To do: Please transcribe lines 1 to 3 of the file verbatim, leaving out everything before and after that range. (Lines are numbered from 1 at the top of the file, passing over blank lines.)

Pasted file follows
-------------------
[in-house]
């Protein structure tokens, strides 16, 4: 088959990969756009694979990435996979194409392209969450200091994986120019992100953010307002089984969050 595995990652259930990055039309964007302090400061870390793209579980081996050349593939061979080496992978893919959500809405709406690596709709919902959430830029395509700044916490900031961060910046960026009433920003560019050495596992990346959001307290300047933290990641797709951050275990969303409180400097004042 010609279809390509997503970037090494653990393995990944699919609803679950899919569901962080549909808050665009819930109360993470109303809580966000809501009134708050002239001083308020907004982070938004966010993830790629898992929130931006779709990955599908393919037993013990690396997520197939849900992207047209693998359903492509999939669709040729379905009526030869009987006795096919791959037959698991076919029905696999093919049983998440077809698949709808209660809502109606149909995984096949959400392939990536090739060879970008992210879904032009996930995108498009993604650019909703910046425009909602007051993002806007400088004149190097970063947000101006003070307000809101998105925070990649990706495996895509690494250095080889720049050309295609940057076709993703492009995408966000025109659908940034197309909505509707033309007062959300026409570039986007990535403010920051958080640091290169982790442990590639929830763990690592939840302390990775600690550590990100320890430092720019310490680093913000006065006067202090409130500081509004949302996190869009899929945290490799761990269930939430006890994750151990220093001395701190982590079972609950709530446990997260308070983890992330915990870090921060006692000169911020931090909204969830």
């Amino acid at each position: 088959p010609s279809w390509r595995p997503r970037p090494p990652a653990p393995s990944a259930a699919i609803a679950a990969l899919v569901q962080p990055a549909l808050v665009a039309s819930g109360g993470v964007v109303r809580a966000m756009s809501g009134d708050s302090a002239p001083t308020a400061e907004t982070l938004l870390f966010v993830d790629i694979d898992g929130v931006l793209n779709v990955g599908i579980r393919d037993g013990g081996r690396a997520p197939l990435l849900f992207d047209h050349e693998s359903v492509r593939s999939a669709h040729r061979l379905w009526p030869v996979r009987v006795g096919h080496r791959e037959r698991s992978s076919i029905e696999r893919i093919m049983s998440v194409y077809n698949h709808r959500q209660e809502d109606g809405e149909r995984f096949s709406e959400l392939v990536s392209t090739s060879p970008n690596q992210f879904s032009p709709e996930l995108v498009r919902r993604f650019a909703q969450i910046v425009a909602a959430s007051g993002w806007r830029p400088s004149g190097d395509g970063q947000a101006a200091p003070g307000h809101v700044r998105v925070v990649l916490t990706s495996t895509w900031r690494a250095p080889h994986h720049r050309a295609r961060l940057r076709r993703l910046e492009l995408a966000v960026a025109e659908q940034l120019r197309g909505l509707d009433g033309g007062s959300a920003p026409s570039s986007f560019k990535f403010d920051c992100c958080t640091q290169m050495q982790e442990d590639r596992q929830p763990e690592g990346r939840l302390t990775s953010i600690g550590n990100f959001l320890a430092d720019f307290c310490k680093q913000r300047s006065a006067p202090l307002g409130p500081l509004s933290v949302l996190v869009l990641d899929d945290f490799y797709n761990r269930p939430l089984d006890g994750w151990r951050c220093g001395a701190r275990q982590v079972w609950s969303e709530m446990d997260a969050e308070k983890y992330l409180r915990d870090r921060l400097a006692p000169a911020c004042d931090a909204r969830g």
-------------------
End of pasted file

[in-house]
């Protein structure tokens, strides 16, 4: 088959990969756009694979990435996979194409392209969450200091994986120019992100953010307002089984969050 595995990652259930990055039309964007302090400061870390793209579980081996050349593939061979080496992978893919959500809405709406690596709709919902959430830029395509700044916490900031961060910046960026009433920003560019050495596992990346959001307290300047933290990641797709951050275990969303409180400097004042 010609279809390509997503970037090494653990393995990944699919609803679950899919569901962080549909808050665009819930109360993470109303809580966000809501009134708050002239001083308020907004982070938004966010993830790629898992929130931006779709990955599908393919037993013990690396997520197939849900992207047209693998359903492509999939669709040729379905009526030869009987006795096919791959037959698991076919029905696999093919049983998440077809698949709808209660809502109606149909995984096949959400392939990536090739060879970008992210879904032009996930995108498009993604650019909703910046425009909602007051993002806007400088004149190097970063947000101006003070307000809101998105925070990649990706495996895509690494250095080889720049050309295609940057076709993703492009995408966000025109659908940034197309909505509707033309007062959300026409570039986007990535403010920051958080640091290169982790442990590639929830763990690592939840302390990775600690550590990100320890430092720019310490680093913000006065006067202090409130500081509004949302996190869009899929945290490799761990269930939430006890994750151990220093001395701190982590079972609950709530446990997260308070983890992330915990870090921060006692000169911020931090909204969830």
């Amino acid at each position: 088959p010609s279809w390509r595995p997503r970037p090494p990652a653990p393995s990944a259930a699919i609803a679950a990969l899919v569901q962080p990055a549909l808050v665009a039309s819930g109360g993470v964007v109303r809580a966000m756009s809501g009134d708050s302090a002239p001083t308020a400061e907004t982070l938004l870390f966010v993830d790629i694979d898992g929130v931006l793209n779709v990955g599908i579980r393919d037993g013990g081996r690396a997520p197939l990435l849900f992207d047209h050349e693998s359903v492509r593939s999939a669709h040729r061979l379905w009526p030869v996979r009987v006795g096919h080496r791959e037959r698991s992978s076919i029905e696999r893919i093919m049983s998440v194409y077809n698949h709808r959500q209660e809502d109606g809405e149909r995984f096949s709406e959400l392939v990536s392209t090739s060879p970008n690596q992210f879904s032009p709709e996930l995108v498009r919902r993604f650019a909703q969450i910046v425009a909602a959430s007051g993002w806007r830029p400088s004149g190097d395509g970063q947000a101006a200091p003070g307000h809101v700044r998105v925070v990649l916490t990706s495996t895509w900031r690494a250095p080889h994986h720049r050309a295609r961060l940057r076709r993703l910046e492009l995408a966000v960026a025109e659908q940034l120019r197309g909505l509707d009433g033309g007062s959300a920003p026409s570039s986007f560019k990535f403010d920051c992100c958080t640091q290169m050495q982790e442990d590639r596992q929830p763990e690592g990346r939840l302390t990775s953010i600690g550590n990100f959001l320890a430092d720019f307290c310490k680093q913000r300047s006065a006067p202090l307002g409130p500081l509004s933290v949302l996190v869009l990641d899929d945290f490799y797709n761990r269930p939430l089984d006890g994750w151990r951050c220093g001395a701190r275990q982590v079972w609950s969303e709530m446990d997260a969050e308070k983890y992330l409180r915990d870090r921060l400097a006692p000169a911020c004042d931090a909204r969830g």